The two schools of thought between the haves and the havenots can probably best be explained by breaking them down to the Hemingway manner of writing and that of Joyce. Hemingway wrote clear and concise sentences. Hemingway stated that his methodology was to write something that was true:

“The hardest thing is to make something really true and sometimes truer than true.”—Ernest Hemingway.

Putting Joyce’s final two works through the Hemingway school of thought, one could say that Joyce’s methodology was: Some of the times, it’s more interesting to make it false and let others define it as true. 

“Though people may read more into Ulysses than I ever intended, who is to say that they are wrong: do any of us know what we are creating? … Which of us can control our scribblings? They are the script of one’s personality like your voice or your walk.” —James Joyce

Those of us who have had a deep discussion, on a deep, multifaceted topic, with a deep thinker know that sooner or later a declarative distinction will be made if we stubbornly insist that we are not wrong. “You don’t get it, and you probably never will,” is something they will say in a variety of ways. We all know what it feels like to be summarily dismissed as an anti-intellectual by a deep thinker? Those who aren’t snobbish in an anti-social manner, often avoid openly dismissing us, but even the polite snobs give us a vibe, a look, or a chuff that is intended to let us know our place.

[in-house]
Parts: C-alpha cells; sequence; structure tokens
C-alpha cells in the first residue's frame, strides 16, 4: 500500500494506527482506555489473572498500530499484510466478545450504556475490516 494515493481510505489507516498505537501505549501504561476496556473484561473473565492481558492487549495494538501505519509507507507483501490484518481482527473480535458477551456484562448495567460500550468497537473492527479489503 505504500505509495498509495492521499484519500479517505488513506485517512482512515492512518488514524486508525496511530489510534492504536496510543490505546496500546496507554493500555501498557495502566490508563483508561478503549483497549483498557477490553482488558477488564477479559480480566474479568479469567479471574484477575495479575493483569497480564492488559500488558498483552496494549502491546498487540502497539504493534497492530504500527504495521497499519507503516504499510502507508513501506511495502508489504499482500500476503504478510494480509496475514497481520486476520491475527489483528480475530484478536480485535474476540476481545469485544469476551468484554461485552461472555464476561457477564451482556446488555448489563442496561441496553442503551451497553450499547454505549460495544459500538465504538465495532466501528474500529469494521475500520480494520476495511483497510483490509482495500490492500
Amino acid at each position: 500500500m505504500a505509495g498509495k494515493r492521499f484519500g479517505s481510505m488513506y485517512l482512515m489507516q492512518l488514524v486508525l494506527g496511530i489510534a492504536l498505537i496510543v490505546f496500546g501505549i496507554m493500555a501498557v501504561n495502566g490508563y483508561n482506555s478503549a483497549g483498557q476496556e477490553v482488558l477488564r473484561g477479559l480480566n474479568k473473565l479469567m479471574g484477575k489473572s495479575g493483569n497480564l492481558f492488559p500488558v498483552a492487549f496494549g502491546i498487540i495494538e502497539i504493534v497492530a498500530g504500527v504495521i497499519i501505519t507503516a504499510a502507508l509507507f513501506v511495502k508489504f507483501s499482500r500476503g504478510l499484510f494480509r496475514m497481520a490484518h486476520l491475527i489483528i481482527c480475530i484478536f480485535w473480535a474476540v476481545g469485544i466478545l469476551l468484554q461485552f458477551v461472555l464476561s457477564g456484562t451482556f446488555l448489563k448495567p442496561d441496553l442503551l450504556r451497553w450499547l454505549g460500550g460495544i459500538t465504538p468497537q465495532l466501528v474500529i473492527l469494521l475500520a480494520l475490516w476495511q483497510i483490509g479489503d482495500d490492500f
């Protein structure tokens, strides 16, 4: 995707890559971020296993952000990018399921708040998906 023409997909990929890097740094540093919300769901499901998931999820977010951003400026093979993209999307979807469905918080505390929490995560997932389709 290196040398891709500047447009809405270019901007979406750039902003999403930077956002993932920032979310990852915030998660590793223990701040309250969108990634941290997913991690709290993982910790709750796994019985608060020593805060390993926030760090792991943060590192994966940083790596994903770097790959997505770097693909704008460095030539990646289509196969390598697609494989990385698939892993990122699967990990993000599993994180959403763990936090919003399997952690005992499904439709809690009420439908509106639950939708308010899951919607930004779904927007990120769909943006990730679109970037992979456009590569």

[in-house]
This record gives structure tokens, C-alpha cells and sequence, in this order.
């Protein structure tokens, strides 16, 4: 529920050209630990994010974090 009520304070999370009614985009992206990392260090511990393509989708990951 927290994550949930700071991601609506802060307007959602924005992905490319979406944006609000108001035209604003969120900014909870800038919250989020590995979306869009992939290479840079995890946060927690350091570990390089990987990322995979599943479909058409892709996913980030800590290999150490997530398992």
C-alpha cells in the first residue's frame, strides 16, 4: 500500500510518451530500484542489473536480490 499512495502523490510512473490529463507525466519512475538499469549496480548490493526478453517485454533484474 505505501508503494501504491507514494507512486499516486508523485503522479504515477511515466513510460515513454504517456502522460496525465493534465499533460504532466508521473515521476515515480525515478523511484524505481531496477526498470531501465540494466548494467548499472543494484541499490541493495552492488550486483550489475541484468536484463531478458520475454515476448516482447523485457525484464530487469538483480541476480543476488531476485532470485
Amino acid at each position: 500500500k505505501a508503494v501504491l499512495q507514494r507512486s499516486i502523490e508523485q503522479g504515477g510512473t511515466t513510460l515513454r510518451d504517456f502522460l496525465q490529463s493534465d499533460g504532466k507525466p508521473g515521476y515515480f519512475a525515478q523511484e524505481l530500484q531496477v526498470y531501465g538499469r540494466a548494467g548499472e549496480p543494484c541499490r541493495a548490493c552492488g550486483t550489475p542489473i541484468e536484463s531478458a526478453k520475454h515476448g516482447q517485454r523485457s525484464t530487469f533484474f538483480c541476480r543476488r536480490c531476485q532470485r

“Well, what do you think of it then?” is the response some of us have given, after being backed into an anti-intellectual corner by deep thinkers.